From casual collectors to specialists – where do you fit?

Rare Coins

Coin collecting habits (and collectors, for that matter) come in all shapes and sizes, and people collect various types of coins along the way.

With those various collecting practices come labels for different types of collectors. Some people dislike labels, but it can certainly help to know which sort of coin collector you are and which coins you are most interested in. Additionally, it can help you to easily find others that share in your specific interests.

So, let’s answer the question: Which type of collector are you?

Based on Enthusiasm:

Here are a few labels used to identify coin collectors based on their respective enthusiasm for the hobby; in other words, how much effort they generally put into collecting their coins. Those labels include:

  • The Casual Collector - Casual coin collectors typically rely on finding coins by chance. This could mean searching through pocket change for a notable coin or holding onto foreign currency while on a trip.

  • The Hobbyist - Hobbyist collectors are often casual collectors who have chosen to take their collection to the next level. This means that finding coins randomly isn’t enough for the hobbyist collector, and he or she may choose to actively buy coins from mints or dealers to create a collection.

  • The Generalist - General collectors are defined as having a collection that shows a lot of depth and variety. This means the collection contains coins from numerous countries, from various time periods, and with different historical significance.

  • The Specialist - Specialist coin collectors typically focus on a specific coin, country, or historical period when it comes to building their collection. This could include a coin series, theme, coins with errors, etc. There are hundreds of themes or series around on which a specialist collector could base his or her collection.

Based on Coins Collected:

Other collector labels are based on the types of coins that a collector chooses to focus his or her collection on. These sorts of labels are numerous, and include:

  • Type Collector - Type collectors are those who choose to collect one example of every coin, denomination, metal, or specific design from a particular time period. Type collectors choose to focus less on collecting every coin in a particular series or with a particular mintmark and more on collecting examples that each belong to one time period. For example, a type collector may set out to collect one of each coin from the 21st century.

  • Error Collector - As the name states, error collectors focus their attention on finding coins that contain minting errors. Errors in coin making can be numerous, and can include double dies, coins that have been partially struck, coins that have not been struck at all, or coins that have been clipped during the minting process. There are numerous collectors and dealers that choose to focus their coin collecting on error coins.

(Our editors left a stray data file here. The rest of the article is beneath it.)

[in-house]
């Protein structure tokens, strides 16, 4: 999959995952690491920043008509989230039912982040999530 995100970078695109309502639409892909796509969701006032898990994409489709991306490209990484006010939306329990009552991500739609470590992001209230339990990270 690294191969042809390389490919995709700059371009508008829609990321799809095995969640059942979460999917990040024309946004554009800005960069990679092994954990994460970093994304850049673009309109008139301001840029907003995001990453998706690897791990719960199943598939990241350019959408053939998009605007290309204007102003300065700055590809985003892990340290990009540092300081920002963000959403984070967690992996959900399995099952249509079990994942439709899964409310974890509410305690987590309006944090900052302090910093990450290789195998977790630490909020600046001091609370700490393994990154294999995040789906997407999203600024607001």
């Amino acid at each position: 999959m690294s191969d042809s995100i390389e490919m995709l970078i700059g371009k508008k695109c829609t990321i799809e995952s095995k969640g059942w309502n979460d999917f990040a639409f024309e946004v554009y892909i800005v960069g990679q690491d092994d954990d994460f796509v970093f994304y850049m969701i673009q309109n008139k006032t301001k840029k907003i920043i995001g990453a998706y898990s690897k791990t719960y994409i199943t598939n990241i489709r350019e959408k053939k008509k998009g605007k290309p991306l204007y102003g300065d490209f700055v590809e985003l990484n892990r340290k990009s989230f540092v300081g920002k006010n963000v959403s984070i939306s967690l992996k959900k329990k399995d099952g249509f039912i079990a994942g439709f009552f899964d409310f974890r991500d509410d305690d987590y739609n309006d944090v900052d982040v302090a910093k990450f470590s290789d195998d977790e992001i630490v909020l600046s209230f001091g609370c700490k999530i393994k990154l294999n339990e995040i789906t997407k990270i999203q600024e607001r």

• Novelty Collector - Novelty coin collectors focus on coins that have somehow been altered after the minting process to give them a novel quality that sets them apart from most circulated coins. For example, colorized copies of the 50 states’ quarters can be bought and sold online, but the color is not added during the minting process. Instead, private individuals or companies add the color in later to create the novelty. While many numismatists do not collect novelty coins, there is still a large market for the altered coinage even if their value doesn’t necessarily warrant making them an investment.

  • Bullion Coin Collector - Bullion coin collectors are typically looking to collect coins that have investment value, meaning that the coins are struck almost purely from precious metals like gold or silver. Bullion coins often feature beautiful designs and have proven to be popular investment pieces. Bullion coins are often available in uncirculated form, which provides a quality, unblemished product.

  • Topical Collector - If you’re a topical coin collector, you likely focus on a coin’s design when deciding whether or not to collect. This means you tend to gravitate toward coin series featuring designs that grab your interest. These themes and designs could include coins that feature ships, eagles, sports figures, etc. The possibilities are endless.

  • Modern Collector - The definition of “modern” coins is a subjective one at best, and it’s mostly left up to the collector to decide if his or her collection centers on modern coinage; however, many consider modern coinage to include any coins minted after the year 1900. Popular coins found in modern collections include Walking Liberty half dollars, Buffalo nickels, Franklin half dollars, etc.

  • Rare Coin Collector - The definition is simple: rare coin collectors set their sights on the rarest coins out there, and they are often prepared to spend significant money and time to acquire those coins – whether at auction or from a dealer. Rare coin collectors may or may not focus their collections around a certain time period or series, and the degree of rarity that a collector pursues can also vary. For example, some coins are considered to be rare, but can still be found in many collections. Those coins are known as semi-key coins.